Rock solid on what my values are. Like how, how do you have them approach that?
Megan: So one of my things that I do is ask a question and depending on what’s going on in their lives, I phrase the question differently, but I think the most powerful one is, and , I just asked a teenager , yesterday in a session was like, If you were to die tomorrow and they were to give a eulogy.
And then I had to explain what a eulogy was and they were going to, they were going to get up and talk to you about, you know, talk about you. What would you, would you want them to say she got straight A’s or she was 112 pounds or, you know, she, she did everything perfectly or would you want them, what would, what would you want them to say about you that those are really gonna pull out your values?
I would like somebody to say that I made a difference in their life or that I’m kind, or that I was always to expand my knowledge and learn things like then that, that resonates with [00:17:00] what my values are. So it can be, if you were to die, what’s important to you. And what would you want people to say, or if they were to have a celebration in your honor for your 90th birthday?
If death is, you know, a little bit too morbid.
Susanne: I love that. I just saw your stomach flip messy.
Missy: Did, did you see me like lean in?
Susanne: I did.
Missy: back cause I was like, oh my gosh,
Susanne: Yeah, no, I love that. And I’ve heard again, I think there’s just a different way to approach it and we’ve talked about values with a lot of different coaches, , but that’s never come up and I have heard, you know, that idea of you want people to say about you or , what do you want to feel at the end of your life, but I’ve never heard it tied together with values.
So that is a nice, like, that just connected some signups as in my brain, I think as far as, yeah,
Megan: It’s really ultimately what your whole life is about. So , if you make that about living your life in that way and figuring what that is, then that’s going to change the direction of wherever you end up. Um, [00:18:00] and, and the thing with the values that I think that I didn’t ever really understand, and this isn’t in a book, but they, they evolve, they change.
They’re not static. So it’s an ever changing process to check in with yourself and figure out, do that work.
Susanne: And how often do you recommend that people? Is that just an ongoing, know, thing that you’re just thinking in the back of your head? Or do you encourage people to sit down? Hey, new year’s is coming. It’s a good time to like reevaluate, or is it more of a seasons of life type of thing where people should check in.
Megan: I noticed that me personally, this isn’t what I necessarily always tell other people is when there’s like a growing discontent
Megan: not right in my life. I can feel it. I’m trying to find it and other things or outside of me. Um, and that’s when I can tell, okay, you’ve got to do some evaluations or some figuring things out.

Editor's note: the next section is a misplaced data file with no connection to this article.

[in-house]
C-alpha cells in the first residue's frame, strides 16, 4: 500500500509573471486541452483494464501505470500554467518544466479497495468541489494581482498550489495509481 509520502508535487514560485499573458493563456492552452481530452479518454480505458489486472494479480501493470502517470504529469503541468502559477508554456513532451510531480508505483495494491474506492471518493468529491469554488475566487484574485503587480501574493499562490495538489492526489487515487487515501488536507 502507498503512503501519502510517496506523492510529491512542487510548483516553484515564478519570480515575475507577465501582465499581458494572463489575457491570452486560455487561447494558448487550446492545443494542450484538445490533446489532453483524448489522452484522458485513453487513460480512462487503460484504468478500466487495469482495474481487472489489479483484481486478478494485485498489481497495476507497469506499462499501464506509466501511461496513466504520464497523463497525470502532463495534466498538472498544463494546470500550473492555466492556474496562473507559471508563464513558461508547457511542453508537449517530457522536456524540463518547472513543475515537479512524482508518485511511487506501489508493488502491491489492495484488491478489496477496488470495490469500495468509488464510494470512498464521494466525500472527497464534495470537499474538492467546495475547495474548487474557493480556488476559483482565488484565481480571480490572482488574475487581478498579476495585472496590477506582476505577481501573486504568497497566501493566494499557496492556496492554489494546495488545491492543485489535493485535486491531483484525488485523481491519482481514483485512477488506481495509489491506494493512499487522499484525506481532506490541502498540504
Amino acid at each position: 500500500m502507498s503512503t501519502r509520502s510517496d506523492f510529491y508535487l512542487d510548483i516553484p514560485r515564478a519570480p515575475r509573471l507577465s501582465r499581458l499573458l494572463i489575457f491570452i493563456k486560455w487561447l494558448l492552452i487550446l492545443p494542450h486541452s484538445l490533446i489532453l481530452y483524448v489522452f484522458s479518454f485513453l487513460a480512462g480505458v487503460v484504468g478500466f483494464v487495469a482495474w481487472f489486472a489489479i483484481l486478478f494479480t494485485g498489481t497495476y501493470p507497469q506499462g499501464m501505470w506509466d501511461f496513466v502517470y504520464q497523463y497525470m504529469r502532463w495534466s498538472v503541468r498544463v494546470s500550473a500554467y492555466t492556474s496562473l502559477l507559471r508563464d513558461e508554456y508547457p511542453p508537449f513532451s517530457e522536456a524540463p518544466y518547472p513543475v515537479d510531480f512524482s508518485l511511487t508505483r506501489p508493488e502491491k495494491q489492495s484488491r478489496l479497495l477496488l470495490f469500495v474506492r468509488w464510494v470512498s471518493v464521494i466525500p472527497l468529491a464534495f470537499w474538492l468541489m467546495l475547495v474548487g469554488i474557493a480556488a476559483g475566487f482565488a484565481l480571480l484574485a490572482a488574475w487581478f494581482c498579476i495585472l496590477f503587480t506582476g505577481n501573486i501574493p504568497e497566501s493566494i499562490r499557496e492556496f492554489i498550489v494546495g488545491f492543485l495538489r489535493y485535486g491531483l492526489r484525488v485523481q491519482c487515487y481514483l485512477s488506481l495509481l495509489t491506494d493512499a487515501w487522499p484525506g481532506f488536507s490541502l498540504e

Megan: and then. In the book, it talks a little bit there’s I think it’s later in the book of the, there’s a whole section on setting boundaries and being
Susanne: [00:19:00] yes,
Megan: and needs, and that fundamentally can change some of the relationships that you’re in. So
Megan: you, when you start practicing self-love and doing the values work, sometimes it radically changes things and some people are not a hundred percent ready for that, that change and what it can do.
So it’s very hard work. ,
Susanne: it is. It is. And I’m really CA I was going to ask you and Missy kind of alluded to this, like, I feel like the workbook is just. It’s kind of take little savory bites of it. I mean, it’s not something like I’m going to sit down this week and didn’t do the workbook, so, and and it really is something that, yeah, I mean, that section, you know, might be a couple of pages in the workbook, but it could take you weeks.
It could take you months to really work into it. Um, so do you have recommendations? Is it something that has to be done in chronic logical order? Is it something that, a certain amount of time should be spent on each step? Like how, how, I mean, I know you can’t tell readers how to read it and some probably do do it in a weekend, but in your perfect [00:20:00] vision for how people would use the work, like, what does that look like?
Megan: I think it’s going to look like, however, somebody individually wants to do the workbook. It’s
Megan: in a way that you have to do it front to back cover. there is an introduction part that’s a little bit, probably the only narrative in the book, really, because it’s all about doing the exercises that I do think is important because it, defines what self-love is and
Megan: not, and why it’s important.